I spent about a month planning our anniversary trip to Paris. Hours went into picking the perfect hotel, what day to go to what museums, which tours were the best, and where to find that quaint Parisian bistro you see in all the movies. I read two travel guides front to back, talked to locals and experienced travelers, and watched several videos all of which warned Husband and I of the pick pocketers that threaten the streets of Paris. It still happened.
We were careful, we knew to avoid people trying to distract us, and we walked with a purpose everywhere. Husband kept his wallet in his front pocket, I carried an over-the-shoulder bag, and we never had over 100 Euros on us. Our mistake was one that still had precautionary thoughts. Sitting outside at a cafe we chose a table right next to the wall to avoid sitting in the middle of the sidewalk. I set my purse under the table, against the wall, in front of my feet and Husband did the same but with our camera. Both bags were within my eyesight and guarded by our legs. Not good enough.
A man sat down at a table directly behind Husband. The waiter never took his order waiting for the customer to finish his phone call. A different guy selling flowers came walking down the sidewalk offering Husband and I roses. We looked at the flowers and politely declined his offer. Husband and I continued eating. Two minutes later I looked down at our feet and noticed our camera gone. At some point the man behind Husband had left the restaurant.
This is a classic example of how pick pocketers work in teams, one to distract and the other to make the steal. In the meantime, three cops were on a dark side street smoking cigarettes just around the corner as this was going on. Hmp.
After our ruined meal, Husband and I headed two blocks over to the neighborhood "police station." We walked in to find two policewomen (who only spoke French) sitting in a dimly lit, scuffed up, graffiti covered, disgustingly filthy, police station. Through our broken French and their broken English we came to the realization that this police station does not have computers and we can not file a report at that location. It is 2013, in the middle of Paris, and this police station DOES NOT HAVE COMPUTERS!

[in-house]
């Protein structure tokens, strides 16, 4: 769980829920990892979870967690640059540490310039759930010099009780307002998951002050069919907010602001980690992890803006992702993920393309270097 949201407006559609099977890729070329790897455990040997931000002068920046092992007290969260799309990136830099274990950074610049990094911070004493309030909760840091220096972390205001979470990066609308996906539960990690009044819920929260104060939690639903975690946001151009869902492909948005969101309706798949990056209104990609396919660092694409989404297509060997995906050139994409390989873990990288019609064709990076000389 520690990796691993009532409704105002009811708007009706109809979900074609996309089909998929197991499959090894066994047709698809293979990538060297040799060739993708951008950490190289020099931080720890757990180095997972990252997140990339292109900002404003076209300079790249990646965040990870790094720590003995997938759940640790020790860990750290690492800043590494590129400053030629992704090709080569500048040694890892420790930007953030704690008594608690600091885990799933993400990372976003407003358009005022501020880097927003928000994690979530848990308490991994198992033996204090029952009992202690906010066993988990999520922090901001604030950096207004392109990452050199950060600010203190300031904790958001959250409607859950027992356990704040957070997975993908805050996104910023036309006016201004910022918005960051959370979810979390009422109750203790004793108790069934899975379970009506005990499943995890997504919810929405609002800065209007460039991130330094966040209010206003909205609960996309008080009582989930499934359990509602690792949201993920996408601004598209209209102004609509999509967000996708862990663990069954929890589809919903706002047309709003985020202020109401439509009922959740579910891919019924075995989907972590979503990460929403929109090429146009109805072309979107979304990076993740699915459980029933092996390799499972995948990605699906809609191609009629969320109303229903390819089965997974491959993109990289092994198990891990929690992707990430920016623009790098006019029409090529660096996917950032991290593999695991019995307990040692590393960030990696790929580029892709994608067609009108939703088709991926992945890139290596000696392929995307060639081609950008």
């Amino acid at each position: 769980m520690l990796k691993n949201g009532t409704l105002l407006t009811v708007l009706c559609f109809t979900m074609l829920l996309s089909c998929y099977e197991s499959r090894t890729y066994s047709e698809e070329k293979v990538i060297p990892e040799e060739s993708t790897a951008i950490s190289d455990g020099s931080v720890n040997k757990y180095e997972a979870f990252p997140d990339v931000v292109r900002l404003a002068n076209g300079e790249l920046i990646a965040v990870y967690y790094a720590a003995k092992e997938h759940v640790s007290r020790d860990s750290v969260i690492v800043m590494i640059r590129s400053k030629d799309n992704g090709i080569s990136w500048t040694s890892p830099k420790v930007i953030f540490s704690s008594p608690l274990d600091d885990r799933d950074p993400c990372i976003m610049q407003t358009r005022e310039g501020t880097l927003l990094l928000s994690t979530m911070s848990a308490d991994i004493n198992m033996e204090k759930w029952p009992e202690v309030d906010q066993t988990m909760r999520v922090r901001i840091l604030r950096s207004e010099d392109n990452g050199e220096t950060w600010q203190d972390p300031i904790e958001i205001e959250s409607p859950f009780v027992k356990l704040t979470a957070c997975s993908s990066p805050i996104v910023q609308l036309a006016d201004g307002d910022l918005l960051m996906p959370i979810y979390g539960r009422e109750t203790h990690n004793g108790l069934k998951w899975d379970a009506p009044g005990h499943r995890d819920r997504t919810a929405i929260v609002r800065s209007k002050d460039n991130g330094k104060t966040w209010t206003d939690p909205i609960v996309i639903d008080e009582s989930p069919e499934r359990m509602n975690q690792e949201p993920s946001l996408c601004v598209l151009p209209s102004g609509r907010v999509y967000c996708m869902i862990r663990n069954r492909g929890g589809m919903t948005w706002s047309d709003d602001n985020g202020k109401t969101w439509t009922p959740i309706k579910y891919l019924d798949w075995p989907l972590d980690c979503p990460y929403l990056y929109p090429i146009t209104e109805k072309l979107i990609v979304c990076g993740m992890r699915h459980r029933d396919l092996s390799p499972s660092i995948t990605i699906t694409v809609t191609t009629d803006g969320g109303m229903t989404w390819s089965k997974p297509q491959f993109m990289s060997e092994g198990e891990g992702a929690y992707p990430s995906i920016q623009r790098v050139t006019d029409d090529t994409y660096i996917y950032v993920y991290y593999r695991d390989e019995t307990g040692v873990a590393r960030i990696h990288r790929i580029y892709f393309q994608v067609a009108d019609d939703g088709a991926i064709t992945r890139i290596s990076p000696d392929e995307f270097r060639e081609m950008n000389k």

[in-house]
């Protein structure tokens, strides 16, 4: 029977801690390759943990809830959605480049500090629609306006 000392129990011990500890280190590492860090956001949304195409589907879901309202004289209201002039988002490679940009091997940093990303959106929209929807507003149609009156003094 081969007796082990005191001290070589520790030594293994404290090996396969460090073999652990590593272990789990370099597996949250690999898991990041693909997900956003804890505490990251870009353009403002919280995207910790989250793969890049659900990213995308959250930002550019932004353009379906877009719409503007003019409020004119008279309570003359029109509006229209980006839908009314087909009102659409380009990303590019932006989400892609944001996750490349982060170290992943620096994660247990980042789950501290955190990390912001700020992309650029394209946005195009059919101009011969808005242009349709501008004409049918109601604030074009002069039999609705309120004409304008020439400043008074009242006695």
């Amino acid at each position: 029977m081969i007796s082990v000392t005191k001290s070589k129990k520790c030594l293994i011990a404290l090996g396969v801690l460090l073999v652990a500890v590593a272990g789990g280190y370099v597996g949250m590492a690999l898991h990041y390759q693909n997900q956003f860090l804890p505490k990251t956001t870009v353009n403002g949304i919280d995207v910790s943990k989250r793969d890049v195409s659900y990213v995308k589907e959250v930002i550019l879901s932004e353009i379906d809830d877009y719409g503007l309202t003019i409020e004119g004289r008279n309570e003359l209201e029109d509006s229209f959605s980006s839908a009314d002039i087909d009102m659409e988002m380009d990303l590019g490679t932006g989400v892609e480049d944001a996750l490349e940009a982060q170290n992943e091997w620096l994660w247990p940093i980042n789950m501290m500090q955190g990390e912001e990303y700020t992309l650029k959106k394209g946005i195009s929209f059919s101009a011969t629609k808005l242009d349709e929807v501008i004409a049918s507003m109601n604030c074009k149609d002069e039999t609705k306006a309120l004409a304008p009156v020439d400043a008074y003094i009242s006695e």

The policewomen gave us directions to the next "police station." Husband and I briskly walked through the dark streets trying to find the next station. We questioned which road to turn right down so we stepped over to a store window to use the light to look at our map. (Again, we know not to pull maps out in public) A man came over and stood right next to Husband. I gently tugged on Husband's arm moving him a foot and a half away from the man. The man scooted a foot and a half back towards Husband. At this point Husband and I just took off down the next road getting away from this guy. ARE YOU KIDDING ME?!
We luckily found the next police station. The front door was locked but the police inside motioned us to go to the side of the building. There in the dark Husband and I stood on the side of the police station talking through a window covered in burglar bars to a cop barely over the age of 16. He told us that we could not file a police report at this station because it is closed. SERIOUSLY?! Who closes a police station in a high traffic area?!
At this point Husband and I were pretty rattled. We didn't feel safe. If something else were to happen who would be there to help us? We obviously couldn't count on the police based on the last two stations we visited. As Husband and I made our way to the Metro station, a man stopped us to ask if we wanted to buy flowers. I looked up at him and recognized him from the restaurant. Husband quickly grabbed my arm and we kept walking. As we briskly got away from that guy, I looked back over my shoulder and saw the man doing the same thing, looking back at us. I told Husband I wanted to go back and kick this guy, who helped steal my camera, but according to the U.S. Embassy's website payback against a pick pocketer is a pretty serious crime. Um, what?!
In a country that has an obvious world wide known problem of pick pocketing why is more not being done? Sure, we should have been smarter and kept our bags in our lap, but shouldn't a city be attempting to stop the excessive amounts of pick pocketing? When your museum workers go on strike in protest of the pick pocketers inside the Louvre, THERE IS A PROBLEM. Millions of people flock to Paris to see the glorious sights the city has to offer, spending billions of Euros a year in tourism. Don't those people deserve to be protected against crime?
Posted Signs in the Louvre
On our fourth day in Paris, Husband and I saw a store owner chasing gypsy women down the street screaming at them. These women go around and ask tourists to sign "petitions". While you sign the petition, one stands at the side and picks your pocket. You can read about it here. A few hours later they stopped us in front of a church. We kept walking.
During our fifth day in Paris, Husband and I were followed through the Metro station by a solo man. He wasn't going to pick pocket us, he was going to rob us if given the chance. He watched us walk his way, then turned and took off after us. We picked up our pace after quickly exchanging concerns and we got "lost" in a big group of Asians and a street band.
In the end I don't blame myself, Husband, or Paris for getting pick pocketed. I blame the criminal. They made a choice to steal and we became victims.
Paranoid on the Patio
Left Leg- Purse Strap
Right Leg- Camera Strap
We didn't let this experience ruin our trip. Husband and I had an otherwise great time seeing things we had only read about in the history books. Someday we do hope to go back and visit Paris again. Maybe then I can buy something Chanel instead of something Canon.